Finding life again…my experience of hospice care

I’m a Yorkshire woman, but I’ve been in Bolton more years than I care to remember! I did work for the NHS in clinical psychology and retired early due to ill-health, but I loved the patient work.  I’ve always done lots for charity too, both fundraising and equality work.

I’ve been friends with Margaret Brabbin, the Volunteer Co-ordinator at Bolton Hospice, for about 10 years and we used to belong to the same book group.  I knew she worked at the hospice, but I didn’t know what she did.  Then I had a massive heart attack on Boxing Day 2018 - I was very poorly and I don’t think doctors expected me to live for very long.  My GP said that I was eligible for hospice services, so that’s how I became a patient at the hospice.

I was sceptical, what could a hospice offer me? I didn’t have cancer and wasn’t going to die in the next few months, so why would I go there? I was Mrs Angry and weepy, but to please those around me, I went for the assessment. I remember telling the Consultant, a nice young fella, that I wasn’t really ill enough to use the service, and anyway couldn’t see what they could do for someone like me. He suggested I try the Day Patient facility and give it a chance and they might be able to help me, find a way of being, with my life-limiting conditions. The day unit was cheerful, homey, comfortable and welcoming.

I felt suddenly at ease in that building, as if a great weight had lifted, and the place had arms that wrapped around me, protectively, encouragingly, lovingly. I began to relax. The team of Nursing staff, Doctors, creative therapist and psychologist, all wove a safety net for me, and enticed me back to life.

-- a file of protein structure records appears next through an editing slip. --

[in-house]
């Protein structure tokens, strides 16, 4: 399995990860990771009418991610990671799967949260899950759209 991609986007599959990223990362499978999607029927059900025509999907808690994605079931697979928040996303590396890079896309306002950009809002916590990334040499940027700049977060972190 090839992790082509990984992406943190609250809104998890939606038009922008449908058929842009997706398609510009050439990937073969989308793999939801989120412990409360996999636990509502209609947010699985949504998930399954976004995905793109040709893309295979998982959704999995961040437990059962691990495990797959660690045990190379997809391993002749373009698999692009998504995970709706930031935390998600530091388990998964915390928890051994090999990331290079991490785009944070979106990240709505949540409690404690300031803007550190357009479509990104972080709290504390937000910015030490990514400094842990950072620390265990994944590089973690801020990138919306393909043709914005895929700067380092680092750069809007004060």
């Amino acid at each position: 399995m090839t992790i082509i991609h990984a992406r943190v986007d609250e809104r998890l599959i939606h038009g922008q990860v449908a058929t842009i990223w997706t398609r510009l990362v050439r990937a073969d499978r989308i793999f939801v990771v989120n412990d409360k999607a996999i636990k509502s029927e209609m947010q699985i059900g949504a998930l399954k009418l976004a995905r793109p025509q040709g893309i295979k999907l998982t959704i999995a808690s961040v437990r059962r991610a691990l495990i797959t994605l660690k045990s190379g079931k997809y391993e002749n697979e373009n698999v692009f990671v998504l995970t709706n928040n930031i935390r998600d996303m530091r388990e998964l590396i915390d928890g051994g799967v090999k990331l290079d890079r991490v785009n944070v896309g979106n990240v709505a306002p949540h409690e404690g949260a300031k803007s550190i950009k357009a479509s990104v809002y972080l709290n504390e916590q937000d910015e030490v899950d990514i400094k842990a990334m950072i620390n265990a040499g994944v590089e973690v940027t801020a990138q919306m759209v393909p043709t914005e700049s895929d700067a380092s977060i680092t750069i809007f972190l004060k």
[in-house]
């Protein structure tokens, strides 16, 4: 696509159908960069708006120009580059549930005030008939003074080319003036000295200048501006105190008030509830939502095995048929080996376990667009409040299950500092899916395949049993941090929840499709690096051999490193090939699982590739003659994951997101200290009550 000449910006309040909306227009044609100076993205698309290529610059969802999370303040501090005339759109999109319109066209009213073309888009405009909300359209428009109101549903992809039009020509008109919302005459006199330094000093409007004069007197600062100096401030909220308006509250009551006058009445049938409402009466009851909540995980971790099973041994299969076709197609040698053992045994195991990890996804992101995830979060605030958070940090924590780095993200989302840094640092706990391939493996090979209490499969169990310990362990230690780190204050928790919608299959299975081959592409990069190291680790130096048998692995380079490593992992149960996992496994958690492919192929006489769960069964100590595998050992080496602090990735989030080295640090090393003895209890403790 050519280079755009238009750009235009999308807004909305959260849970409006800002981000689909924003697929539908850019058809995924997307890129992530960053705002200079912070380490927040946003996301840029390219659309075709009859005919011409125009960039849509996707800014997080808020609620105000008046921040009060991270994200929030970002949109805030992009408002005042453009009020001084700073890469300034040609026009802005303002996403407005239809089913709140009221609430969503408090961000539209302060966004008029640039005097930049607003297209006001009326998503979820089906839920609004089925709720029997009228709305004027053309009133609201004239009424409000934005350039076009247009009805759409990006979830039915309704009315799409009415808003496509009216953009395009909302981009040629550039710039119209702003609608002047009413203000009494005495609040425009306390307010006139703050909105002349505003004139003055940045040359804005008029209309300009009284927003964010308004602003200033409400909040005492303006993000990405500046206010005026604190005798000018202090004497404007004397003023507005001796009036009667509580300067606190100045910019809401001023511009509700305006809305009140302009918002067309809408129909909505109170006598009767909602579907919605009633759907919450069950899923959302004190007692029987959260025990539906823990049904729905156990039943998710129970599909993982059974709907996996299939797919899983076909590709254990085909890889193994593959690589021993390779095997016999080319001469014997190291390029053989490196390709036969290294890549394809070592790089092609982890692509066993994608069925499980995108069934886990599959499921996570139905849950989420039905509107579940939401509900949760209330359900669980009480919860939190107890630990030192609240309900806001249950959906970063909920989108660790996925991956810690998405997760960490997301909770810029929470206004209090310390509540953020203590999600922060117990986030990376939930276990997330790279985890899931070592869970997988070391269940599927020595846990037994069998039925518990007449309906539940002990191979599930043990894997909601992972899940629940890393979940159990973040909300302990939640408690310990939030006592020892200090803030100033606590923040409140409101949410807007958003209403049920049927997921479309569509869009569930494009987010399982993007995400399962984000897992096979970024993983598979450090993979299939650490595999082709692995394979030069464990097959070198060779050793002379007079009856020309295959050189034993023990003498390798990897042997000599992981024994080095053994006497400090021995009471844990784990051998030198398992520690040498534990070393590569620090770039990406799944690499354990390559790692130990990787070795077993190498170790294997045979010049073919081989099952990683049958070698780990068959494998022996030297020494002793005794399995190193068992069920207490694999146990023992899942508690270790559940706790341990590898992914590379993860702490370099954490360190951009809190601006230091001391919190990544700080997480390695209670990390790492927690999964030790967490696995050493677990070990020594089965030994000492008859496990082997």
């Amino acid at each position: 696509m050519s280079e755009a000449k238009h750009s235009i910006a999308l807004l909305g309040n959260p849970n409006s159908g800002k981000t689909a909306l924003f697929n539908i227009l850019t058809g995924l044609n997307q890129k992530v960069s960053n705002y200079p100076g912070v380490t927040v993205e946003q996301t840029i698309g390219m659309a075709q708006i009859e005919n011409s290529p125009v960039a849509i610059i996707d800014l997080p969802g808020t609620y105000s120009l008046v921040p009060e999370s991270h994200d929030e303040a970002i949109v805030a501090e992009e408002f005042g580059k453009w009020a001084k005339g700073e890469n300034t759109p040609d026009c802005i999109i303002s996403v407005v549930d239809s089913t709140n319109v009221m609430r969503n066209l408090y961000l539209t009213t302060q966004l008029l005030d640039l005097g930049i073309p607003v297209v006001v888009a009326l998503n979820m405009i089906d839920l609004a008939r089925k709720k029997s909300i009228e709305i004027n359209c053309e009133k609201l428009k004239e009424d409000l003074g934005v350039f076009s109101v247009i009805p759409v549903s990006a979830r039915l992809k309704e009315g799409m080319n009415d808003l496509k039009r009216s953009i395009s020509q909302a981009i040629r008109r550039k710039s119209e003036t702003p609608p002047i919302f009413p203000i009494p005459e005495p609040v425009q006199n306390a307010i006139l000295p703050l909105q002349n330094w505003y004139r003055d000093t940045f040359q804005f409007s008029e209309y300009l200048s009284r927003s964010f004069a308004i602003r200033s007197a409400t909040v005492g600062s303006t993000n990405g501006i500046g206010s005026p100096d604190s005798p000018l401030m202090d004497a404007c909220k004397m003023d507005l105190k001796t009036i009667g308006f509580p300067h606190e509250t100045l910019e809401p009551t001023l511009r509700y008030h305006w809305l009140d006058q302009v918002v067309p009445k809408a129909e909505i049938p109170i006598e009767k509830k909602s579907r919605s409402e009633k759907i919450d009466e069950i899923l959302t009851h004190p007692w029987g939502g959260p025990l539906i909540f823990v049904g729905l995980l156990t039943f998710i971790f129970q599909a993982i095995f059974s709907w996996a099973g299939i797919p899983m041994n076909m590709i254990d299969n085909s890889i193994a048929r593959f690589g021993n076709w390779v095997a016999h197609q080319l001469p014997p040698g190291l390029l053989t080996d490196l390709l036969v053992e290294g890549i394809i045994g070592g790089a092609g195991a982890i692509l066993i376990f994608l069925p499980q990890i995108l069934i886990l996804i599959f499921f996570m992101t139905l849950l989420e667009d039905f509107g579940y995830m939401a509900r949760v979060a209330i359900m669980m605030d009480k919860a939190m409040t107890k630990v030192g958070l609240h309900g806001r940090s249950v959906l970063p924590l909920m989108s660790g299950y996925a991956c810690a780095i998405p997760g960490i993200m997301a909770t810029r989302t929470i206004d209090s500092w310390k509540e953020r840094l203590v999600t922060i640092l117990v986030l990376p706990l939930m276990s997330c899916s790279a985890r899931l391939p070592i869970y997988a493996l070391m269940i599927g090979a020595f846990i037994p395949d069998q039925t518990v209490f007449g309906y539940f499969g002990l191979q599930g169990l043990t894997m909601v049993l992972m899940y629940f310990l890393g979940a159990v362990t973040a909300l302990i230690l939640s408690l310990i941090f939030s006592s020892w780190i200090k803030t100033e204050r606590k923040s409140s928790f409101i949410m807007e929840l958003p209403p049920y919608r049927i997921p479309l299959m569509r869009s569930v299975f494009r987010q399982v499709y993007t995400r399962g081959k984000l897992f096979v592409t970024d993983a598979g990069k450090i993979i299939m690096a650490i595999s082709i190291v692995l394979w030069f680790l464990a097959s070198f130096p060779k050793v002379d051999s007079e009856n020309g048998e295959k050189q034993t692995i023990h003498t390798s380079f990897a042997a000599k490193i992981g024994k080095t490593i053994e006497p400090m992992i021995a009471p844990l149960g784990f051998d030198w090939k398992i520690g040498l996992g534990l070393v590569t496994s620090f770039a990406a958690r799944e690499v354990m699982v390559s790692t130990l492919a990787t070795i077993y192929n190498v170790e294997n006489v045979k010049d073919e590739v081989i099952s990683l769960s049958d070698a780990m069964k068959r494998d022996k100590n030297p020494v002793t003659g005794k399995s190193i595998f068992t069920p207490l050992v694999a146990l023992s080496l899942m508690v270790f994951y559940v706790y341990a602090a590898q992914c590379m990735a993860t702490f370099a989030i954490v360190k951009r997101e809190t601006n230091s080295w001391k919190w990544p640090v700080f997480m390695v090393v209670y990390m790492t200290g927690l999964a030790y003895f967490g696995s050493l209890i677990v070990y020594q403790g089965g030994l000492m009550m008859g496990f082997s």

Rosie Adamson-Clark


The care and compassion given to me for every second I was in the hospice, Day Unit and Inpatient, was beyond any pay scale or expectation of each role or person involved with me. The Hospice does not, as the general public assume, just tend to the dying and their families, it encourages the living, those with life limiting conditions, those with an uncertain future, it helps people who are damaged and hurting to return to life, to feel the joy in a day, or event.


Rosie Adamson-Clark


To anyone who has been referred to the hospice for services, I would say don’t be overwhelmed by it, just relax and give it a chance! 

I cannot emphasise enough that Bolton Hospice has truly given me my life back, a different life, and for how long we don’t know, but a life worth living… on the days I feel not in control, the days I am falling to bits, the team are just on the end of the phone.

To read the full article published by ehospice visit their website here.